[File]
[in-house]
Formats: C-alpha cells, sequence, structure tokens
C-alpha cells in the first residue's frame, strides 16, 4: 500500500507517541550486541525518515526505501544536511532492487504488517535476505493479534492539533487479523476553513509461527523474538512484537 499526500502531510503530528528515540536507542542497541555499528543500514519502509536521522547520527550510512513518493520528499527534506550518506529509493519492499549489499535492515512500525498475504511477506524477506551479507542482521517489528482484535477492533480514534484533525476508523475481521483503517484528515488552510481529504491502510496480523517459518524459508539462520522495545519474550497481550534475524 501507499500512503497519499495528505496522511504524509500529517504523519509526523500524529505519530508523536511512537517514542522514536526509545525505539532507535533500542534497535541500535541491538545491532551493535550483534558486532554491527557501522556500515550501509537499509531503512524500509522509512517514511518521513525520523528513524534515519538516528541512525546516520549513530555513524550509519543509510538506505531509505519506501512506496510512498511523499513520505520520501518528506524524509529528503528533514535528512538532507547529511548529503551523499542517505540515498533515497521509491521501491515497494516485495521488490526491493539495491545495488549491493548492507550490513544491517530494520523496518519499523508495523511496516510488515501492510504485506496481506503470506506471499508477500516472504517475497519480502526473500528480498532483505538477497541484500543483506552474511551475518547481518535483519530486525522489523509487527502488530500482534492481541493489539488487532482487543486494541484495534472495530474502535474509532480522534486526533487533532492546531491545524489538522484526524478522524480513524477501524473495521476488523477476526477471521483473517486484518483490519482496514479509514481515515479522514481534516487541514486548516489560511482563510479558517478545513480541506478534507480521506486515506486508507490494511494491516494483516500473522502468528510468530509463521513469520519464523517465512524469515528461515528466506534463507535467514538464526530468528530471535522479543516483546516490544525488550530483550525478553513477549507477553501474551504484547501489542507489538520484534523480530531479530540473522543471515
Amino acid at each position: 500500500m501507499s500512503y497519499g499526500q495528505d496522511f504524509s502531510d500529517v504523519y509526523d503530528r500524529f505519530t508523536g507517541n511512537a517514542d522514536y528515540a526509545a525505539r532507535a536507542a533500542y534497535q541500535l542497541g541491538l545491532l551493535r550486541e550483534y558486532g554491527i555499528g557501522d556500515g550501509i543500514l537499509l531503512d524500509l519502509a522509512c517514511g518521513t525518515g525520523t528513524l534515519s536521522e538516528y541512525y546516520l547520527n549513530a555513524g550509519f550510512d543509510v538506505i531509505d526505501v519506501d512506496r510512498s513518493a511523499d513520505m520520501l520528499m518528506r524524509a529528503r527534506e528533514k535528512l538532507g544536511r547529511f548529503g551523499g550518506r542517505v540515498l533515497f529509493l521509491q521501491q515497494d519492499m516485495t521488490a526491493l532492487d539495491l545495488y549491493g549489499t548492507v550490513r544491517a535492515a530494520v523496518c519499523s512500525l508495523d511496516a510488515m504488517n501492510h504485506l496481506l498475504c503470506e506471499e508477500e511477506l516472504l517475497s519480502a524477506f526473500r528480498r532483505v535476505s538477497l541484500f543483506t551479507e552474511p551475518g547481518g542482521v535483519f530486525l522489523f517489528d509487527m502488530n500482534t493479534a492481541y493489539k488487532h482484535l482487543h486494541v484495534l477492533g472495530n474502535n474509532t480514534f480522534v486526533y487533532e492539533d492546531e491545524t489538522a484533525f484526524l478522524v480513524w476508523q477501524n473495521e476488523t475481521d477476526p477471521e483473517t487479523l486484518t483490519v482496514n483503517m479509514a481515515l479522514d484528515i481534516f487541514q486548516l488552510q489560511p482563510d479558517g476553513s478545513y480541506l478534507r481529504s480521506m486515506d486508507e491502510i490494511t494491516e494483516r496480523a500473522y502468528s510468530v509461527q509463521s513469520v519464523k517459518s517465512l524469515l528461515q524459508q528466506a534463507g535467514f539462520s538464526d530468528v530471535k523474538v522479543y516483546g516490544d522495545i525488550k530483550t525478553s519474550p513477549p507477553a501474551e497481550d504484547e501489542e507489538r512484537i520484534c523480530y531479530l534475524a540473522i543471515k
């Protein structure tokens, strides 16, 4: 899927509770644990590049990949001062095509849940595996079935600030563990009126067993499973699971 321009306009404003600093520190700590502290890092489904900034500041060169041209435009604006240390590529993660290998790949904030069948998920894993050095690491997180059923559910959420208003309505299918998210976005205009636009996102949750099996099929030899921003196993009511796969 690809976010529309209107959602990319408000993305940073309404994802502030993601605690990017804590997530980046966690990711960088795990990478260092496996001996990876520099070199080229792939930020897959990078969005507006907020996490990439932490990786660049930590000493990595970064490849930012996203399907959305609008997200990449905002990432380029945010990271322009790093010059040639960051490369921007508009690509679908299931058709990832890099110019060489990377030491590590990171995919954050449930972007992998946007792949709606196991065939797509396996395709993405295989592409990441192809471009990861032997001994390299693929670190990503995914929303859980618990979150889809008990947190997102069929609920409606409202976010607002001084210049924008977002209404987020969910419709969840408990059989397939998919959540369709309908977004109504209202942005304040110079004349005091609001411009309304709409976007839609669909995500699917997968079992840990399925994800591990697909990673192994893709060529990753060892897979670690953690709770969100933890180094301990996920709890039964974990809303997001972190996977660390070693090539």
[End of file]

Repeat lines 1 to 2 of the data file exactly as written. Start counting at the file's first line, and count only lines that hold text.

[in-house]
Formats: C-alpha cells, sequence, structure tokens